ST. PAUL, Minn. — As the state Legislature nears a vote on a controversial bill that would give victims of sexual abuse more time to sue, a new book chronicles the sexual abuse crisis in the Catholic Church, including some key characters and cases from Minnesota.
Some victim advocates are pursuing legislation to remove statutes of limitations in abuse cases, a step they see as a final frontier in the reckoning they seek with the church.
The Child Victims Act before the Senate would drop Minnesota's statute of limitations for civil suits involving child sexual abuse. The House version would create a three-year window for victims to bring old cases.
In Minnesota, victims of childhood sexual abuse must file civil suits before they turn 24 - a stricter threshold than many states. Four states have eliminated statutes of limitations for these kinds of cases, and three others have opened windows for victims to file.
It's impossible to know how many cases may have been blocked by the statute of limitations, said Michael D'Antonio, author of "Mortal Sins: Sex, Crime and the Era of Catholic Scandal." His book tells the story of s...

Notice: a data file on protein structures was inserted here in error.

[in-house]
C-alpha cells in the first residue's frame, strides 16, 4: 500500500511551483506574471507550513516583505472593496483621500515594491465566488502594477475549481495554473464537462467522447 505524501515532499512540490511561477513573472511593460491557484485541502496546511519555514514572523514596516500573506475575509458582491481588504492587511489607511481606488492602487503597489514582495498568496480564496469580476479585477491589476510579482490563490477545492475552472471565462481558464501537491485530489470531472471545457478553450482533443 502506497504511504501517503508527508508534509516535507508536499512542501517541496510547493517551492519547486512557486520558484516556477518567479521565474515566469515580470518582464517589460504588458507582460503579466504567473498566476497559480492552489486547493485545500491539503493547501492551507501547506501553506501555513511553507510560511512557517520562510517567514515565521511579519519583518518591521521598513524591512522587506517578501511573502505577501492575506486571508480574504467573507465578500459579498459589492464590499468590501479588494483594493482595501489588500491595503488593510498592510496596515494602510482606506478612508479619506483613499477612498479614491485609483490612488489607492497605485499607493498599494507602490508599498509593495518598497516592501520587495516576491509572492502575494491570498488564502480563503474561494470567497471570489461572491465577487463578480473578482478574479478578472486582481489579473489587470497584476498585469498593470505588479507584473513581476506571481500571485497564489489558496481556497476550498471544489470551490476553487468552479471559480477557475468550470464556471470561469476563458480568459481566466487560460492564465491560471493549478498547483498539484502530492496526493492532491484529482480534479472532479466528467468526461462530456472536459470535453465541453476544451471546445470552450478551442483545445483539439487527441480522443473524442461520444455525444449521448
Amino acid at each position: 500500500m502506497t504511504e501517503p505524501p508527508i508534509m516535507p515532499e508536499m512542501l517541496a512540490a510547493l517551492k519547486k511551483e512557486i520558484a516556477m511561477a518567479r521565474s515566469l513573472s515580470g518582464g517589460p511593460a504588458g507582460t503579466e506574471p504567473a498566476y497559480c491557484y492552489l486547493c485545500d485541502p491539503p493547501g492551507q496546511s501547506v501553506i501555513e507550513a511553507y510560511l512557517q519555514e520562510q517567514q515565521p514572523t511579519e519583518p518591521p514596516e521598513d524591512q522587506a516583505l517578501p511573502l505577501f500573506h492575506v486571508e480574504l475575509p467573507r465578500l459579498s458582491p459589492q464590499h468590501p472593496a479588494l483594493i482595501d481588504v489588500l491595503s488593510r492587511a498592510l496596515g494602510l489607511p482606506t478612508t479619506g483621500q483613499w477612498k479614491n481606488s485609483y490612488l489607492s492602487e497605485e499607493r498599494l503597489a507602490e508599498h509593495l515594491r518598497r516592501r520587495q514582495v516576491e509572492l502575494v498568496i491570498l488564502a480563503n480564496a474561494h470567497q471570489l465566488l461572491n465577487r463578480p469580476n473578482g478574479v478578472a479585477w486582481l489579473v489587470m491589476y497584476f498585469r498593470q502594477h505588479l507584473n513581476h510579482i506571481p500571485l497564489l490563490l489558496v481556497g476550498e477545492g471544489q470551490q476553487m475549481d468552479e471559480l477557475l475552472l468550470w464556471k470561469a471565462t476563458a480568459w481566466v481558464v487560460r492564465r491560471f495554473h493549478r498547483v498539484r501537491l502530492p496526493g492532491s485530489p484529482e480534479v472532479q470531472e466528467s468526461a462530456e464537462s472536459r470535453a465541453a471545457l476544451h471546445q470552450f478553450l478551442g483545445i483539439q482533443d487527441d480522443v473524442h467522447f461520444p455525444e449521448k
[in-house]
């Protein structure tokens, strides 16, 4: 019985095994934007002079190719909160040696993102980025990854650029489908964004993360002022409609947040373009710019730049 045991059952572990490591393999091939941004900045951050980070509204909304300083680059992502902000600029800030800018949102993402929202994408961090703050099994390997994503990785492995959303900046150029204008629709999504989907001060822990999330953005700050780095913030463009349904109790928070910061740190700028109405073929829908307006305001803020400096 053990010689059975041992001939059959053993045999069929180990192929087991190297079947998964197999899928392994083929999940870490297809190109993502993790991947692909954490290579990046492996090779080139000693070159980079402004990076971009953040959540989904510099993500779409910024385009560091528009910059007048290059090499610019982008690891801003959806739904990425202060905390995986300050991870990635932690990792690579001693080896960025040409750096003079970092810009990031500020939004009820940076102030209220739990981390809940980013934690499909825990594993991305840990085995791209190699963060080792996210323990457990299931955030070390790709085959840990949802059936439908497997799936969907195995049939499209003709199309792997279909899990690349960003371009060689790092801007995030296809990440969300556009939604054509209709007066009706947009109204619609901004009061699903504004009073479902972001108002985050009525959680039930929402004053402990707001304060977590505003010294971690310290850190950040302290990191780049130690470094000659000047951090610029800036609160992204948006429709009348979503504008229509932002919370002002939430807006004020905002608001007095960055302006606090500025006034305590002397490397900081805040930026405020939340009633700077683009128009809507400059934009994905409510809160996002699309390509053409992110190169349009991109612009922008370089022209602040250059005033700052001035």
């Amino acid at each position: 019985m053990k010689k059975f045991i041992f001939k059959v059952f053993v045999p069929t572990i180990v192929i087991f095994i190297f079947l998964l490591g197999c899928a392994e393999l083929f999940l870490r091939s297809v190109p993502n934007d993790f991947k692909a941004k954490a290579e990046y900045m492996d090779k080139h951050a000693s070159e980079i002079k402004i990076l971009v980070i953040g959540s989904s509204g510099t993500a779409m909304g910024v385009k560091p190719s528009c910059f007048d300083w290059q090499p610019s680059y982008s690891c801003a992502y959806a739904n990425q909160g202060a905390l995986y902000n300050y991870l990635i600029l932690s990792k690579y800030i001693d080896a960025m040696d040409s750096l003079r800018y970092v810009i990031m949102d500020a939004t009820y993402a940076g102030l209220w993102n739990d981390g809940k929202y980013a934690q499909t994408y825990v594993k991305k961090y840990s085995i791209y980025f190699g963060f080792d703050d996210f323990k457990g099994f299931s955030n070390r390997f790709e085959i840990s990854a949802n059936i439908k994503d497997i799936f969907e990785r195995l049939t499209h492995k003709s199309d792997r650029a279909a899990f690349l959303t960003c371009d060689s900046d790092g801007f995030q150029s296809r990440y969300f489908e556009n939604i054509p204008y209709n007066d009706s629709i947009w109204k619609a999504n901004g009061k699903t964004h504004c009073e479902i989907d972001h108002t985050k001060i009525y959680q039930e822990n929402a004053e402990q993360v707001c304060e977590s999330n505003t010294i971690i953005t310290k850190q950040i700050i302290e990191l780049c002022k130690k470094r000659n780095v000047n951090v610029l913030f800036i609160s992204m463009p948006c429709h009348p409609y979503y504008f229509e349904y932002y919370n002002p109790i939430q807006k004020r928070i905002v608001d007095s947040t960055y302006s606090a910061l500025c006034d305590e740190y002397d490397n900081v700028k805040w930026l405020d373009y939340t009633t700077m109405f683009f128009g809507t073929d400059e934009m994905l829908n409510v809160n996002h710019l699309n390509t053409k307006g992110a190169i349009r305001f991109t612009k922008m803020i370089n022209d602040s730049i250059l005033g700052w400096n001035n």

I hope and pray that the supporters of this proposed new legislation are able to be victorious on behalf of victims and get it passed into law.
To quote this SNAP article, the actual entity taking up this particular “battle” in favor of the Child Victims Act in Minnesota is: “…the National Center for Victims of Crime. Deputy Executive Director Jeff Dion anticipates spending $95,000 to lobby for the bill. Dion believes it has a very good chance of becoming law in Minnesota.”
Thank you to all SNAP and other supporters involved for working to get this legislation passed. It is so very obviously, needed.